Even though we have hundreds of baby calves born on our ranch every year, I still get giddy when I witness the actual birth! I rarely see calves born...if I know a cow is in labor, I will check to make sure she is getting the job done. I look to see if there are two feet presented and that she looks like she can handle it and then I head out and get my other work accomplished. I usually return an hour or so later to see a live calf standing and nursing its new mama.
But today, I had visitors coming. I planned to show them the cows and new calves and then we were going to see a new set of twins we had a couple of days ago (which in the excitement we totally forgot to do!). A few days ago, my high school classmate, who did not grow up on a farm, sent me a message that she was visiting our old hometown and wondered if she could bring her kids to see my ranch! I was thrilled and readily said yes! So when they arrived, we loaded up into my pickup and headed out to the maternity pen to see the new baby calves. The first thing we saw was a cow in labor with two feet presented--and the cow was very focused on what she was doing so she didn't mind us watching! So I drove a few yards from her, parked the truck and turned it off and we had a front row seat to a true miracle of Nature!
A Baby is Born! The kids asked very intelligent questions and we watched as the mama cow cleaned off her baby and called to it. It struggled to stand and we finally left to head to see other things, but not before getting a picture with the cow and calf photo-bombing!
My friend is also a blogger, and she plans to blog about her experience today. I will post a link to her later, but go see her blog at KitchenPantryScientist now! We talked about many things on a ranch, including grass management, feedlots, baby calves and even country of origin labelling for meats and ag products. What a variety of topics! I am so pleased that Liz asked to visit. Not everyone has the chance to visit a farm or ranch. If I am available, I am happy to show people my ranch, but I can't promise everyone to have a calf born in front of you! But for many people, the internet is the only place to learn about farming and ranching.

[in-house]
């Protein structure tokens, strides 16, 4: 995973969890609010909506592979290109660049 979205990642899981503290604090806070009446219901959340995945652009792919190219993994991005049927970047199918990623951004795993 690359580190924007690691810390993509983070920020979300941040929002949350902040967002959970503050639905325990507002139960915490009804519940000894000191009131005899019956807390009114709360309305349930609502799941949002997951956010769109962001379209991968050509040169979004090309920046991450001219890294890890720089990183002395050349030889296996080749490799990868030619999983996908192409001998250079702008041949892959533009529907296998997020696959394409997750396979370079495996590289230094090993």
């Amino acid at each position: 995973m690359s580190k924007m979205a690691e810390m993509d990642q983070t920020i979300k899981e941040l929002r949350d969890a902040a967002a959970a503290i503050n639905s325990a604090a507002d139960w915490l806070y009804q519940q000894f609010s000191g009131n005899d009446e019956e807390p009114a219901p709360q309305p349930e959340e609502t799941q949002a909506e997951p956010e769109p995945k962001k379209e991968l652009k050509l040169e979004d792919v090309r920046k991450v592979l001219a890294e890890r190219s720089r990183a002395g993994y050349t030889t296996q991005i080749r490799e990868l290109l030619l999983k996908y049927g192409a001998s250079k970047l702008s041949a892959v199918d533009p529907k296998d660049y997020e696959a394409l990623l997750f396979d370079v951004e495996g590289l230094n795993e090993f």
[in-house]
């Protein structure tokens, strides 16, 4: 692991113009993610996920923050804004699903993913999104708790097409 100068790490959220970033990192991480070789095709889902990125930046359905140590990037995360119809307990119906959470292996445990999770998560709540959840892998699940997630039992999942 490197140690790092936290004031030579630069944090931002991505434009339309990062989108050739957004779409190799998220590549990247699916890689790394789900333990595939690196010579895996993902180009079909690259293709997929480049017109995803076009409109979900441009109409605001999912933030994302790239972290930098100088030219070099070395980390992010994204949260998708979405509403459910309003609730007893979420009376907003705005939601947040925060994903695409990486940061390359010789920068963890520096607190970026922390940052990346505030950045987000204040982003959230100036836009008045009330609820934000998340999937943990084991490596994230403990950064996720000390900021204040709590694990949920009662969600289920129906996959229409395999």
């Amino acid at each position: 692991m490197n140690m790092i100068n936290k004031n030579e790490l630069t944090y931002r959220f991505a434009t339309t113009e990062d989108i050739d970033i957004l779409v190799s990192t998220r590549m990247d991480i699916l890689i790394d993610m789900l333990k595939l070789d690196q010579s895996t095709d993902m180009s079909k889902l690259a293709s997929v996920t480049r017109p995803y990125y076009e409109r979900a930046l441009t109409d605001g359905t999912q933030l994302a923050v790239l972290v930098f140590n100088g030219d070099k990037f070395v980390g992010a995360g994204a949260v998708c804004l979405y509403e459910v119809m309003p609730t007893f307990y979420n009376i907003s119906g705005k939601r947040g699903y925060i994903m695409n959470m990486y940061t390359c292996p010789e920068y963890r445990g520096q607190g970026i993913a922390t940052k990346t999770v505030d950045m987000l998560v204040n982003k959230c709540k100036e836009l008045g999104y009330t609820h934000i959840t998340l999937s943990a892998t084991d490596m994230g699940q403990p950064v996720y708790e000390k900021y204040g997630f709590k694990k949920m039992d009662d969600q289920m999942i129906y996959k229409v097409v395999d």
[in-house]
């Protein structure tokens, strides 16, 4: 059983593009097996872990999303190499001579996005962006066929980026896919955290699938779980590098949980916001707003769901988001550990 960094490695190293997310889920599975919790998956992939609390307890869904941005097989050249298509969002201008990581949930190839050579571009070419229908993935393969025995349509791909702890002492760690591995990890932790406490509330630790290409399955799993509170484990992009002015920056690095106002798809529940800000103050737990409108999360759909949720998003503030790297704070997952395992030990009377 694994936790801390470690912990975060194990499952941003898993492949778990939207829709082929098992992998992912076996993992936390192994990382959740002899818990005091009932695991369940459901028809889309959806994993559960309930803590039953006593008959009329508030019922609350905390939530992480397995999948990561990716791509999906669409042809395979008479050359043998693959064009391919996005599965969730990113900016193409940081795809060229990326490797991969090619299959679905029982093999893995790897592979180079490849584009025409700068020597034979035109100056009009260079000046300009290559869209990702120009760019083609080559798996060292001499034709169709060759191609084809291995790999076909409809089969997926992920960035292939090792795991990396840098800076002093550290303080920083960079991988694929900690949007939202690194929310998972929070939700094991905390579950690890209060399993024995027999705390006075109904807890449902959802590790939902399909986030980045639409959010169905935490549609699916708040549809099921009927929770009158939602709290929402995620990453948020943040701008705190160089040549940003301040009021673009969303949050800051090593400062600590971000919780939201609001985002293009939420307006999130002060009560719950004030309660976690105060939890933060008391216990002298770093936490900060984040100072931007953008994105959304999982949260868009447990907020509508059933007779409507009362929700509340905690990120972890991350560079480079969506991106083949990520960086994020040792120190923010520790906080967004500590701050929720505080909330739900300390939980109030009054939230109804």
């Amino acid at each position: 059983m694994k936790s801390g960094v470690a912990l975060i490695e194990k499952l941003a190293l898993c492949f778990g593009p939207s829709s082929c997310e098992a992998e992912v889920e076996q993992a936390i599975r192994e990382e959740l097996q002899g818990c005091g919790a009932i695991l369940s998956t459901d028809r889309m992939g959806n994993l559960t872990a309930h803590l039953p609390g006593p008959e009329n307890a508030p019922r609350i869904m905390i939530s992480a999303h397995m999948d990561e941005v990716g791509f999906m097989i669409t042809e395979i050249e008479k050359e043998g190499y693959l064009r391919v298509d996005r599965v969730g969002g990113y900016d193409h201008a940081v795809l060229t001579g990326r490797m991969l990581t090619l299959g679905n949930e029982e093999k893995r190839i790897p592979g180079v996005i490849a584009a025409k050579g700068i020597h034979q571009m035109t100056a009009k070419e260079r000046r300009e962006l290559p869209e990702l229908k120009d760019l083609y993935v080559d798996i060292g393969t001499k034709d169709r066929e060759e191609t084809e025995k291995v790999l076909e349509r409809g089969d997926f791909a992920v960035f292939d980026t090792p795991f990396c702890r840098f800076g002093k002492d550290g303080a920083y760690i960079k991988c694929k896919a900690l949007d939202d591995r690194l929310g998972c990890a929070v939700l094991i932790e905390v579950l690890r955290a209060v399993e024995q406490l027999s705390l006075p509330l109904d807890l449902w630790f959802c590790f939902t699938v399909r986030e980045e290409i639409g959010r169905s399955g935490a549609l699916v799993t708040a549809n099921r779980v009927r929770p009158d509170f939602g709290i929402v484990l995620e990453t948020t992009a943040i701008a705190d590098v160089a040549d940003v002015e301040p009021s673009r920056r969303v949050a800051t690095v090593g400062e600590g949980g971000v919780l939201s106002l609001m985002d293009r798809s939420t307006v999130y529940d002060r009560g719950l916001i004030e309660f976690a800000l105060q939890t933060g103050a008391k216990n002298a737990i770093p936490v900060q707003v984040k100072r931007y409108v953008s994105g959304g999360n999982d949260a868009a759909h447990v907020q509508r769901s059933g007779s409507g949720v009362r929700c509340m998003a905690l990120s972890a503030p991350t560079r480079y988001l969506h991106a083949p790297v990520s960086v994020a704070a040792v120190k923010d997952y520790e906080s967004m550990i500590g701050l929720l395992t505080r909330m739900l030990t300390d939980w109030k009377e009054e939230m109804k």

Tonight, I have an exciting experience planned for which I have been waiting a long time! I am attending the premiere of a movie called "Farmland." It is a documentary that shows behind the scenes of real farms and ranches in America. It is directed by James Moll, who has won an Oscar, two Emmy's and a Grammy for his previous works. Watch the trailer for more information and check your local theater listings to see if it will be showing in your area! I plan to have my review available soon! And then go to FarmlandFilm.com for more information about the film, as well as biographies of the real farmers and ranchers that star in the movie! I am very excited about this opportunity for other people to see how real farms and ranches are "behind the scenes!"
Tuesday, April 1, 2014
Wednesday, March 19, 2014
Have you wondered what it is like in a feedyard where thousands of cattle are kept and fed? We have a feedyard just a few miles from us and it is run two brothers and their families are vitally important to their feedyard and this community. I am good friends with one of their wives, Nicky, and she wants to get the word out about Life in a Feedyard, so I asked her to do some guest blogging for me! I think you will be interested to know that even though they have employees and it is a business, it is still a family and the cattle receive excellent care so they are happy and healthy in a feedyard. We do feed our steers at this feedyard, so it still fits in with my "Life on a Kansas Cattle Ranch!" So watch for Nicky throughout the next year as she writes about her life as a wife, mom and a cowgirl, and sheds some light on what happens in a feedyard. --Debbie.
Hey there! I’m Nicky Tiffany. I’m a wife and stay-at-home mother of 4 (all under the age of 7). We too, live in rural Kansas. However, we own and operate a 15,000 head feedyard- Tiffany Cattle Company. Out of our east gate you can gaze upon miles and miles of pristine native Flint Hill grass and from our west gate we see perfect rows of fertile farm ground. I honestly thank God for making farmers and cowboys every day!
My purpose for writing is to focus on faith, family and the feedyard. Debbie has graciously given me a platform to share it with you! I hope to be able to shed some light on what we call the Bed & Breakfast part of the cattle industry and give you all a glimpse of our passion for the 3 F’s. So, saddle up and hold on tight- (I’ve never “blogged” before!) let’s go for a ride!